I have posted about this controversy before - first Avastin was approved for breast cancer therapy by the FDA, and then the process of withdrawing approval was begun.
Because it's used for treating other cancers, it is still available; but medicare and private insurers will not pay for it for breast cancer without the FDA ok.
For some women, Avastin extends life; for many women who are on it, while not extending their lives, if does greatly improve the quality of their last few months.
Here's an excellent op ed from yesterday's Wall Street Journal -
Patient advocates and thousands of women who credit their survival to Avastin argue that it's unfair for the FDA to remove one of the few available options for patients diagnosed with terminal cancer. They're right.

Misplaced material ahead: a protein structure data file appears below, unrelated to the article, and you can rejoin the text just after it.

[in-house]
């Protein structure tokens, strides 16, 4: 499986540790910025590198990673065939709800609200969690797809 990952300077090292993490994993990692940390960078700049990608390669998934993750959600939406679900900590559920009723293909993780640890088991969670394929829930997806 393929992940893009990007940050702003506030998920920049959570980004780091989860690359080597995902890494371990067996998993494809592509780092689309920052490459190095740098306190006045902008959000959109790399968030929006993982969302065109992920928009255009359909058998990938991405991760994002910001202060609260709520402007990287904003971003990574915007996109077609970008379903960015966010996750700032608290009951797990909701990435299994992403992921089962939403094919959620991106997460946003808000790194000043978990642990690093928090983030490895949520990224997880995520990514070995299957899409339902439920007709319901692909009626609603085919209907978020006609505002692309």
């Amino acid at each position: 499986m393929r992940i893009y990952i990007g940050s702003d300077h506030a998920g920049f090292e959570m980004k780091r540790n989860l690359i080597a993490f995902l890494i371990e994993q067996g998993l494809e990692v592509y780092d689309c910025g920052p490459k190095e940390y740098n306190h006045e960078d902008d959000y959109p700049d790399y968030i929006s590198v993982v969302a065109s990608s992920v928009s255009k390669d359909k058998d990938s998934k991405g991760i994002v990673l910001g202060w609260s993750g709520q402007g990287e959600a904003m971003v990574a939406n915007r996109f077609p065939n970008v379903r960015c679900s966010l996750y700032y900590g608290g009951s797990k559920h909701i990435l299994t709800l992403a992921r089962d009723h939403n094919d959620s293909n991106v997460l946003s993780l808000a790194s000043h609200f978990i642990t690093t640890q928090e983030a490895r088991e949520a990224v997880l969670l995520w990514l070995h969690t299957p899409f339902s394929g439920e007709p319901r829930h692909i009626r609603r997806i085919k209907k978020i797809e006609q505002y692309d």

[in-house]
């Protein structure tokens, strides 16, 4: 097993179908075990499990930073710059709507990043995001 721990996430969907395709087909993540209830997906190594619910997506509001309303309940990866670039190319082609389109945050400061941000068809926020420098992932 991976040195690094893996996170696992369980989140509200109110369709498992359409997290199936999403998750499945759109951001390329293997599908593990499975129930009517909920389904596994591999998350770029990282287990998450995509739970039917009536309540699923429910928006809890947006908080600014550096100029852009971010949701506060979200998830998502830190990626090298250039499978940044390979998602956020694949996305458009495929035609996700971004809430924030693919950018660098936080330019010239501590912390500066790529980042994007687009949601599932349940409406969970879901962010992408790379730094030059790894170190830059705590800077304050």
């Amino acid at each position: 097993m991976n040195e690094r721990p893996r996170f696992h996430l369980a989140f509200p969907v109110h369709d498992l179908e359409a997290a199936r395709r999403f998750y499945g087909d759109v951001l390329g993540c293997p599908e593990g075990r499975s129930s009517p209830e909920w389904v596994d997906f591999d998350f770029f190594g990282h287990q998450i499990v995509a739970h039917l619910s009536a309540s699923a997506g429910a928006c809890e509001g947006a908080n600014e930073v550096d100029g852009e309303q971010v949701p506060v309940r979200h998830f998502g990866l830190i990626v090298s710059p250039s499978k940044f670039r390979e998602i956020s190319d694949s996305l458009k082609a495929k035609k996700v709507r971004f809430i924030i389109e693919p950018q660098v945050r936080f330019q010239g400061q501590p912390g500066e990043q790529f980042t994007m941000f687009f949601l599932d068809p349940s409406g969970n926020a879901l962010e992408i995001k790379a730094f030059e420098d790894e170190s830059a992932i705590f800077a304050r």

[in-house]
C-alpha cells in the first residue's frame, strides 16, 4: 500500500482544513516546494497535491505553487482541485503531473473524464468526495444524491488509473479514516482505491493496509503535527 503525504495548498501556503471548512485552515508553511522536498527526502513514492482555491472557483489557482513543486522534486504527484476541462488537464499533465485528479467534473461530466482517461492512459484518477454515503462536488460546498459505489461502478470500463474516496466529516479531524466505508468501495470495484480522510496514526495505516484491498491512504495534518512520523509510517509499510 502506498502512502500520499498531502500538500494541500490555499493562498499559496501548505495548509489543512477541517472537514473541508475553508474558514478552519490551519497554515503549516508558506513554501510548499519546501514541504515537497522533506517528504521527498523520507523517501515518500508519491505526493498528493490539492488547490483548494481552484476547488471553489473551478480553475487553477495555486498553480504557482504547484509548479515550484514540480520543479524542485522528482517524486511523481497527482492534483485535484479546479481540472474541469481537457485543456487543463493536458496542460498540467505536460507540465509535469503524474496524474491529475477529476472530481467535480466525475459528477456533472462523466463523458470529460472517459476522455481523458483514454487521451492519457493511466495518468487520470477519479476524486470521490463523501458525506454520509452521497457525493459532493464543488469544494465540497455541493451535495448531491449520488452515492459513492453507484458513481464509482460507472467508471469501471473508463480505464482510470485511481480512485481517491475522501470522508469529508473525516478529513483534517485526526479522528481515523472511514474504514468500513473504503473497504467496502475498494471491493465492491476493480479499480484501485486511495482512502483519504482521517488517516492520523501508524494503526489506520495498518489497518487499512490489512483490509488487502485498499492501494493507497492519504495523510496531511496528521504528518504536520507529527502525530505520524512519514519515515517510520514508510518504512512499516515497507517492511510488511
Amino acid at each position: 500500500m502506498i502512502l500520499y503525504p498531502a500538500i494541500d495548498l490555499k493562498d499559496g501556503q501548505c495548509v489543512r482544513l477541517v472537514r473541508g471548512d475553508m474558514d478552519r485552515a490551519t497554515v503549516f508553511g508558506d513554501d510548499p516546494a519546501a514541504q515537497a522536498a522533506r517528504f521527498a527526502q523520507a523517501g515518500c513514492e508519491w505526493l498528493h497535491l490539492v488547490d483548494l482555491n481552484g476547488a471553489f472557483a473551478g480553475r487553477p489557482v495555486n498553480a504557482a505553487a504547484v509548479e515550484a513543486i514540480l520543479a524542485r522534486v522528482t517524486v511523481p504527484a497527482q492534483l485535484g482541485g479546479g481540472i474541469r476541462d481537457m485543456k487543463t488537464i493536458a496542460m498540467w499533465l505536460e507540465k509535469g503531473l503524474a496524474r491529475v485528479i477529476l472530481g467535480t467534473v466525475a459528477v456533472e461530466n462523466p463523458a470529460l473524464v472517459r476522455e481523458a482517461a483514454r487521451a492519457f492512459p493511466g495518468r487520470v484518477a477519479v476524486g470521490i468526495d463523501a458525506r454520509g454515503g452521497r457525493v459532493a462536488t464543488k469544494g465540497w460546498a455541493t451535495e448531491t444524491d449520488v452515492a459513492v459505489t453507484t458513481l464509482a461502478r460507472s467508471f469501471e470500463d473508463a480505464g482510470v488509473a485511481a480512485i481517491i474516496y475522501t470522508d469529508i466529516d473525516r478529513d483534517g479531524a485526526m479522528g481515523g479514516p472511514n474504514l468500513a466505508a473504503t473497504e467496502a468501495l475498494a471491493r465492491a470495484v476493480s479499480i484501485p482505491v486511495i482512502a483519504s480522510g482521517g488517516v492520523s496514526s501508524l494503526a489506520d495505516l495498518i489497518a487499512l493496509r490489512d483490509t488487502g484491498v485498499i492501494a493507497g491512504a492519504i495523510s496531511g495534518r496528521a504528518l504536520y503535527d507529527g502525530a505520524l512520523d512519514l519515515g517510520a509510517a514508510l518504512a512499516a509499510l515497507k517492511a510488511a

When well-known scientist Stephen Jay Gould was diagnosed with a rare form of lung cancer in July 1982, he was told the diagnosis meant a median survival time of just eight months. His doctor gave up on him. But he lived another 20 years.
"Means and medians are the abstractions," he wrote in Discover magazine in 1985. "Therefore, I looked at the mesothelioma statistics quite differently—and not only because I am an optimist . . . but primarily because I know that variation itself is the reality."
Hey, how about letting doctors and patients decide?